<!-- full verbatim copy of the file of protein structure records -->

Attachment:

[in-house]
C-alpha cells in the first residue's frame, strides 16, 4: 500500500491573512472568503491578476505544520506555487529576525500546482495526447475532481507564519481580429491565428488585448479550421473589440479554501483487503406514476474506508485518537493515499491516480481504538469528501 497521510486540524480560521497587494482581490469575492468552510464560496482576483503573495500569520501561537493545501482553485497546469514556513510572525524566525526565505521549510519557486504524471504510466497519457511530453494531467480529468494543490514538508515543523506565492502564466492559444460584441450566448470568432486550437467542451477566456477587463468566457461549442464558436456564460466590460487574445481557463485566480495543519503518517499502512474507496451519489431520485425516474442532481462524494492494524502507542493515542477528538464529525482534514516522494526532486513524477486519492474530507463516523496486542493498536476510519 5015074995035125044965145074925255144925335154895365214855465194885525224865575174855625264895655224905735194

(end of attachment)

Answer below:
[in-house]
C-alpha cells in the first residue's frame, strides 16, 4: 500500500491573512472568503491578476505544520506555487529576525500546482495526447475532481507564519481580429491565428488585448479550421473589440479554501483487503406514476474506508485518537493515499491516480481504538469528501 497521510486540524480560521497587494482581490469575492468552510464560496482576483503573495500569520501561537493545501482553485497546469514556513510572525524566525526565505521549510519557486504524471504510466497519457511530453494531467480529468494543490514538508515543523506565492502564466492559444460584441450566448470568432486550437467542451477566456477587463468566457461549442464558436456564460466590460487574445481557463485566480495543519503518517499502512474507496451519489431520485425516474442532481462524494492494524502507542493515542477528538464529525482534514516522494526532486513524477486519492474530507463516523496486542493498536476510519 5015074995035125044965145074925255144925335154895365214855465194885525224865575174855625264895655224905735194